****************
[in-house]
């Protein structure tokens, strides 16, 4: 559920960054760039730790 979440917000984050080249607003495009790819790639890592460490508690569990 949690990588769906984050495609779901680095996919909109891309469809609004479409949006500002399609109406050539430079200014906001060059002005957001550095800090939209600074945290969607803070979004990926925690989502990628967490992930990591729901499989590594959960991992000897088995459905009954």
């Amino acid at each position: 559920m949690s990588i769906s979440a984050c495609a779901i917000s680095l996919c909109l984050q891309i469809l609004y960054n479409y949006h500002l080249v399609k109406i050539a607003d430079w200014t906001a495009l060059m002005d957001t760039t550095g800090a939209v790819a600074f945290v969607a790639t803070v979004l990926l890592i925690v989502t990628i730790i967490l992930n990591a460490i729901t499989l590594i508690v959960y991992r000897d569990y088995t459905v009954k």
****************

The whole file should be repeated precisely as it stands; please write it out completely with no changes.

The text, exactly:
[in-house]
């Protein structure tokens, strides 16, 4: 559920960054760039730790 979440917000984050080249607003495009790819790639890592460490508690569990 949690990588769906984050495609779901680095996919909109891309469809609004479409949006500002399609109406050539430079200014906001060059002005957001550095800090939209600074945290969607803070979004990926925690989502990628967490992930990591729901499989590594959960991992000897088995459905009954």
């Amino acid at each position: 559920m949690s990588i769906s979440a984050c495609a779901i917000s680095l996919c909109l984050q891309i469809l609004y960054n479409y949006h500002l080249v399609k109406i050539a607003d430079w200014t906001a495009l060059m002005d957001t760039t550095g800090a939209v790819a600074f945290v969607a790639t803070v979004l990926l890592i925690v989502t990628i730790i967490l992930n990591a460490i729901t499989l590594i508690v959960y991992r000897d569990y088995t459905v009954k």